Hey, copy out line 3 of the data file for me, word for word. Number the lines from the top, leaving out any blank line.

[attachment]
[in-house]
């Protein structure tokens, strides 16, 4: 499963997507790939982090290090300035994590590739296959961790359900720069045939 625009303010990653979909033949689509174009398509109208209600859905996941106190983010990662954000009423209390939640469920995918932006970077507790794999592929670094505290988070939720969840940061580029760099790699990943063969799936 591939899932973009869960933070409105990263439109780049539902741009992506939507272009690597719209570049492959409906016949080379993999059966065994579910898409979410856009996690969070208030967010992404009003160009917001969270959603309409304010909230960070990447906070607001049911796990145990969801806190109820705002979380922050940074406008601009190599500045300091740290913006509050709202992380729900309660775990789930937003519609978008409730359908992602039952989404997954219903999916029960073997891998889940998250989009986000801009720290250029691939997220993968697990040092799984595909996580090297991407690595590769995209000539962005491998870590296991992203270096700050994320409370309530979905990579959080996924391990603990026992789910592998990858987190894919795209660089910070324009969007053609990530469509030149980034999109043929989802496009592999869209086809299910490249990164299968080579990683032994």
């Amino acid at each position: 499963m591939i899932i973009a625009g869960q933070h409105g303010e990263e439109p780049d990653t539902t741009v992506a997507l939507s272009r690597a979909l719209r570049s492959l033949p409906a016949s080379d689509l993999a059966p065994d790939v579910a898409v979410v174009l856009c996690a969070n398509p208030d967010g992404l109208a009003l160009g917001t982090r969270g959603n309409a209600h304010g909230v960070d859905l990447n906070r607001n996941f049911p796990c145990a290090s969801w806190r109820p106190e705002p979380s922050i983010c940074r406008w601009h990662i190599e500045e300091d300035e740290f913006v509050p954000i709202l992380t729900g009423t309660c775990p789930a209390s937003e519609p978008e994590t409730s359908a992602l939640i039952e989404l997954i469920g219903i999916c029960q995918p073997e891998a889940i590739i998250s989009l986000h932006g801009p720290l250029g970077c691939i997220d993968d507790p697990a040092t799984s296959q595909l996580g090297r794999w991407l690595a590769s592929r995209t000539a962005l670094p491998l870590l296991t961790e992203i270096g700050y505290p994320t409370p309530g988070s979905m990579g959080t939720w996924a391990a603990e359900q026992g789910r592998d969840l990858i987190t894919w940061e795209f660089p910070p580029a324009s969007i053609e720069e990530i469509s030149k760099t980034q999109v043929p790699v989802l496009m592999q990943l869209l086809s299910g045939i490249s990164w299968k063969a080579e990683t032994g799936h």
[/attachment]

């Amino acid at each position: 499963m591939i899932i973009a625009g869960q933070h409105g303010e990263e439109p780049d990653t539902t741009v992506a997507l939507s272009r690597a979909l719209r570049s492959l033949p409906a016949s080379d689509l993999a059966p065994d790939v579910a898409v979410v174009l856009c996690a969070n398509p208030d967010g992404l109208a009003l160009g917001t982090r969270g959603n309409a209600h304010g909230v960070d859905l990447n906070r607001n996941f049911p796990c145990a290090s969801w806190r109820p106190e705002p979380s922050i983010c940074r406008w601009h990662i190599e500045e300091d300035e740290f913006v509050p954000i709202l992380t729900g009423t309660c775990p789930a209390s937003e519609p978008e994590t409730s359908a992602l939640i039952e989404l997954i469920g219903i999916c029960q995918p073997e891998a889940i590739i998250s989009l986000h932006g801009p720290l250029g970077c691939i997220d993968d507790p697990a040092t799984s296959q595909l996580g090297r794999w991407l690595a590769s592929r995209t000539a962005l670094p491998l870590l296991t961790e992203i270096g700050y505290p994320t409370p309530g988070s979905m990579g959080t939720w996924a391990a603990e359900q026992g789910r592998d969840l990858i987190t894919w940061e795209f660089p910070p580029a324009s969007i053609e720069e990530i469509s030149k760099t980034q999109v043929p790699v989802l496009m592999q990943l869209l086809s299910g045939i490249s990164w299968k063969a080579e990683t032994g799936h």